Few of us would argue against the idea that concerns over our finances bring on stress, but a study has found it’s the Number One stressor for older adults. Money worries lead to greater health risks for seniors, particularly those involving their immune, hormone and nervous systems, researchers from the University of London (UCL) and Kings College found.
To understand what sorts of concerns affect seniors' health the most, the UK researchers looked at five major life stressors:
To see how these issues affected older adults, the researchers analyzed the health data on nearly 5,000 participants who were part of the English Longitudinal Study of Ageing — a nationally representative, multidisciplinary, prospective observational study of the English population aged 50 years and older.
Those stressed by finances were nearly 60 percent more likely to show a high-risk profile four years later. This is probably because financial stress can affect so many aspects of our lives.
The UK scientists checked the participants' blood and analyzed the following biomarkers: cortisol, a hormone produced in response to stress; C-reactive protein (CRP and fibrinogen, immune system players that respond to inflammation; and insulin-growth factor-1 (IGF-1) which is linked to aging and longevity.
After reviewing the results, the investigators determined that financial strain was by far the riskiest for overall health and longevity.
There were other significant findings:
- Participants who reported feeling stress in general were 61 percent more likely to show a high-risk biomarker profile four years later.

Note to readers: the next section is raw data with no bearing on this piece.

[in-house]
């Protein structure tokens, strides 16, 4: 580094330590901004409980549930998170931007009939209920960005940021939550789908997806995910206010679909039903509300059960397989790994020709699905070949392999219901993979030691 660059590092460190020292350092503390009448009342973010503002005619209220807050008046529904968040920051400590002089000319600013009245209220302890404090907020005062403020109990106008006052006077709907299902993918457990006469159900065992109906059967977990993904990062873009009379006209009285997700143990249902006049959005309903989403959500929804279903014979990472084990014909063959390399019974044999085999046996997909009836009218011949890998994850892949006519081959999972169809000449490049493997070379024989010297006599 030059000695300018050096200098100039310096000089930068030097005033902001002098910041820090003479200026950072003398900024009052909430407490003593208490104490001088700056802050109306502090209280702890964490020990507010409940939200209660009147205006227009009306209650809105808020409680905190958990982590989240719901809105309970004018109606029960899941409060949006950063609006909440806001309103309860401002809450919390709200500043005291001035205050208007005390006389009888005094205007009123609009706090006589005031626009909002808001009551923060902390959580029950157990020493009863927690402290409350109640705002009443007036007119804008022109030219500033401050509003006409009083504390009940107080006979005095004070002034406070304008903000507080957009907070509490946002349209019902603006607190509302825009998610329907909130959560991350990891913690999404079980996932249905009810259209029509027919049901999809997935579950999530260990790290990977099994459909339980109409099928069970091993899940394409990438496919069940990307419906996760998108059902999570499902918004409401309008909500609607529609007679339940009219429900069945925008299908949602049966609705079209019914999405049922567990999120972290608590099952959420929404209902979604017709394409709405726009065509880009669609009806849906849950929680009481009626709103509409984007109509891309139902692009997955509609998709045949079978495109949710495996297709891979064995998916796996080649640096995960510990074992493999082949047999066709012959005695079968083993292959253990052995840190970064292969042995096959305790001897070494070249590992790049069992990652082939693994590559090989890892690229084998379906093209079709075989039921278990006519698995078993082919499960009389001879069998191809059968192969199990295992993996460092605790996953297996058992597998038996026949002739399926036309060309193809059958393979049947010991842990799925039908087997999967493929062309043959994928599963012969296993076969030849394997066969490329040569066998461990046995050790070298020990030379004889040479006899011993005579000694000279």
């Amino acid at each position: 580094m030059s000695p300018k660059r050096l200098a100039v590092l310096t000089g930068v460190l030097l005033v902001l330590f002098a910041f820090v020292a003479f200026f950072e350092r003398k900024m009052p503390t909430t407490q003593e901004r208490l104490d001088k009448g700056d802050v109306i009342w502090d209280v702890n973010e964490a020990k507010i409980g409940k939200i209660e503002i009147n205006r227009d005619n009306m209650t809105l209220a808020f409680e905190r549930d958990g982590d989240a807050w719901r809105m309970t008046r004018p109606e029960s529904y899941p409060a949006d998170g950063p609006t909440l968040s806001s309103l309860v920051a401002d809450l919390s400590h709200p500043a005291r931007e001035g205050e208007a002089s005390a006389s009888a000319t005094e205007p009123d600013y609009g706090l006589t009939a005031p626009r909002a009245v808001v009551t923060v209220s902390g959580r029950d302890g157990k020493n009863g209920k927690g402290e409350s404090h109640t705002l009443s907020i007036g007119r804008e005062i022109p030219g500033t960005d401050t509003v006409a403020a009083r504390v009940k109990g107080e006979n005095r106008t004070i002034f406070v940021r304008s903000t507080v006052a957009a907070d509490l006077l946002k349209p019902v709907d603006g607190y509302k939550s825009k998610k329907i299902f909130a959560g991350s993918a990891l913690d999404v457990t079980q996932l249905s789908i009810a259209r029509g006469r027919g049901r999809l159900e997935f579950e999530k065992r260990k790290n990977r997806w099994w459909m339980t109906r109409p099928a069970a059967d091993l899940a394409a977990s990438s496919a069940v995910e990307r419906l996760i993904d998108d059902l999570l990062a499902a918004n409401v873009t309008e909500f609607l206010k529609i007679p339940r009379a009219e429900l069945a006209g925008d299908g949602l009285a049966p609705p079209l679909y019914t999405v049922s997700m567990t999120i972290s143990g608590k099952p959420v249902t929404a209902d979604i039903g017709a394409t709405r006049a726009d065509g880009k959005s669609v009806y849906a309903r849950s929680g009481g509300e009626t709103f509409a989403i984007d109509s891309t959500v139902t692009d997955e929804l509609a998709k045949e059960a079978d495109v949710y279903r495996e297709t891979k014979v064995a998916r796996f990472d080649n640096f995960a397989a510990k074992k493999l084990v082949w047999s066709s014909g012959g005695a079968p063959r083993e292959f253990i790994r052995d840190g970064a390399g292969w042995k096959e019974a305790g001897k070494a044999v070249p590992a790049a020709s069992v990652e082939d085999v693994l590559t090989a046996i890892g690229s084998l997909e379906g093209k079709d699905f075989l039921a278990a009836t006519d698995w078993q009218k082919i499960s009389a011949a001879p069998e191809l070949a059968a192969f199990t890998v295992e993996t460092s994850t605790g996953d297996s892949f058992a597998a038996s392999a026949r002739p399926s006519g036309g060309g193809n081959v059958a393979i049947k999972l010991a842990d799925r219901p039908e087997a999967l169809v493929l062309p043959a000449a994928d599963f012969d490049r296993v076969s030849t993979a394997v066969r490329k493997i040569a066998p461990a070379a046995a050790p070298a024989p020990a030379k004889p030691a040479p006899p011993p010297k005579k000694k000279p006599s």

- Those stressed by finances alone were nearly 60 percent more likely to show a high-risk biomarker profile four years later.
- Participants who experienced an additional stressor like divorce were likely to have their risk profile jump by 19 percent.
Although the results were not changed by other factors such as genetics, socioeconomics, age, sex or lifestyle issues such as alcohol consumption, it should be noted that the vast majority of the study’s participants were white, which places limitations on the associations of overall stress. That said, the findings were significant for the population that was studied.
“We found that financial stress was most detrimental to biological health, although more research is needed to establish this is certain,” Odessa Hamilton, UCL epidemiologist and a researcher in Biobehavioral Epidemiology and Precision Medicine, said in a press release.
“This may be because this form of stress can invade many aspects of our lives, leading to family conflict, social exclusion, and even hunger or homelessness,” she added.
The negative long-term effects of stress on our health have been well-documented and include far-ranging issues — from sleep, digestion, immune system dysfunction and reproductive issues — to cardiovascular and heart problems. Stress can also contribute to weight gain and problems with focus and memory.
The CDC offers these tips for coping with stress:
- Pay attention to your breathing — and take deep breaths
- Eat healthy, well-balanced meals
- Exercise regularly
- Get plenty of sleep
- Take breaks from watching, reading or listening to the news
If you’re feeling overwhelmed by stressful events in your life, get help. Speak to your healthcare provider or a licensed therapist.
The study is published in Brain, Behavior, and Immunity.